The second disbursement of $8.3 million in fishing disaster funds has stalled at NOAA headquarters in Maryland, prompting a letter from some members of the Massachusetts congressional delegation seeking the release of the funds.
The letter to Commerce Secretary Penny Pritzker, dated Dec. 5, asks for Pritzker’s help in releasing the funds before the end of the calendar year. NOAA Fisheries falls under the purview of Pritzker and the Commerce Department.
“The ongoing groundfish disaster has had a huge economic impact on fishing families and communities in Massachusetts,” said the letter signed by U.S. Sens. Elizabeth Warren and Edward Markey, as well as Rep. William Keating, D-New Bedford. “In many cases, the financial hardship is now acute.”
On Oct. 24, the Massachusetts Department of Marine Fisheries submitted the state’s grant application to NOAA Fisheries for the $8.3 million in state-specific grants included in the second installment of fishery disaster financial aid.
Massachusetts received $14.8 million from the $75 million in fishery disaster funds Congress allocated in January. Beginning in August, the state distributed the $6.5 million contained in the first phase, paying $32,500 each to about 200 federal permit holders in Massachusetts.
The DMF application for the second phase of funding includes about $3 million for an expanded group of federal permit holders and another $3 million that represents the first direct assistance to crew members.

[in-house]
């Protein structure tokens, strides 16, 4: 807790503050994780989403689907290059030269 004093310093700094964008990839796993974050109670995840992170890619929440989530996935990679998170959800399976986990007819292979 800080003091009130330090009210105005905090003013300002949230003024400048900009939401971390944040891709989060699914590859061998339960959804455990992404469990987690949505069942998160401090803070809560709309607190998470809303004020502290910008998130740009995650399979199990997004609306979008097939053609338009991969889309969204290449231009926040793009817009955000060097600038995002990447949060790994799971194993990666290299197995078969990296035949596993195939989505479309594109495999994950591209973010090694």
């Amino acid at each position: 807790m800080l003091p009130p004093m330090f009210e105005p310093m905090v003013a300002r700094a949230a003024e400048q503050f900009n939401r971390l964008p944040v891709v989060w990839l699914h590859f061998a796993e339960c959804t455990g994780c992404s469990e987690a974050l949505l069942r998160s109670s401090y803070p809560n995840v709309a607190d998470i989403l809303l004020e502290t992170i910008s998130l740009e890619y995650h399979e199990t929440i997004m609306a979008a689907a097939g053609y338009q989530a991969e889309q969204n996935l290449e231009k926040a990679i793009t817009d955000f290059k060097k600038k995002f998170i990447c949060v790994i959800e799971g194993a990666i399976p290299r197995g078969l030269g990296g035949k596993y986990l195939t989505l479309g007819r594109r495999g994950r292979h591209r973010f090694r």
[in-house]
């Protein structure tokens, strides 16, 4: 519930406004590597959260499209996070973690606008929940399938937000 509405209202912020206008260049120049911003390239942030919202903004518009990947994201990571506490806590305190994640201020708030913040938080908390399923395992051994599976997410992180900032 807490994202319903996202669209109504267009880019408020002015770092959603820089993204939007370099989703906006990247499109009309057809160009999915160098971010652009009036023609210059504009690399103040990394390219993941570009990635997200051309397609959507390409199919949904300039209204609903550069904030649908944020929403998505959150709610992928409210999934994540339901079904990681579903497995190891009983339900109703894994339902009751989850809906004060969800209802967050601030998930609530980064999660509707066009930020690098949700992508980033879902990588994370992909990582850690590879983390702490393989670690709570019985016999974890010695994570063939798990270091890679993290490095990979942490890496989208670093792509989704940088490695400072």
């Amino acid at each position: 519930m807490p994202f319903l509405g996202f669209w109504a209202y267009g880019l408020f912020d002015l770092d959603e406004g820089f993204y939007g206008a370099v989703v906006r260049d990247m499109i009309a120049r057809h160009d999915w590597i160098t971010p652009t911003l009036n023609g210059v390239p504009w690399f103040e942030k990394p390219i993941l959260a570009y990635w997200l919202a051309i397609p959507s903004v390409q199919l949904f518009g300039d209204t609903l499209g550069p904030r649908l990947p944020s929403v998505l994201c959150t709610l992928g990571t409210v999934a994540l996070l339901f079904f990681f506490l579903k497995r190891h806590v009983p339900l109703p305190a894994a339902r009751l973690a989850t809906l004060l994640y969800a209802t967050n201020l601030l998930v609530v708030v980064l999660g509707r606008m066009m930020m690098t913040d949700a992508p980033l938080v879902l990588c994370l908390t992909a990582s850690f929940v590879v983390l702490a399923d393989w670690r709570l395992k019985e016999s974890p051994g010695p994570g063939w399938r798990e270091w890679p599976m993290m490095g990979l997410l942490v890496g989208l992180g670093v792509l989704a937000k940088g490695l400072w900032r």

If approved by NOAA, the state would disperse about $800,000 to help charter and party boat operations, $750,000 to assist impacted shore-side businesses and about $300,000 to assist groundfish sector administrations with staff and support-service expenses.
Testy time frame
Mary Griffin, commissioner of the state Department of Fish and Game, had hoped the state would be able to begin distributing the second-phase funds before the end of 2014.
On Sunday, while attending the annual meeting of the Gloucester Fishermen’s Wives Association, Griffin conceded it will be difficult at this late date to meet that initial goal.
The letter from Warren, Markey and Keating also addressed the recent emergency measures that will effectively shutter the Gulf of Maine to all cod fishing for the rest of this fishing season, as well as much, if not all, of the 2015 season that begins next May 1.
“The recent emergency measures put in place by NOAA that will further restrict the allowable catch of cod in the Gulf of Maine, and will therefore impact the catch of other associated groundfish, underscore the continued need for support of the Massachusetts fishing industry,” the members of the Massachusetts delegation wrote.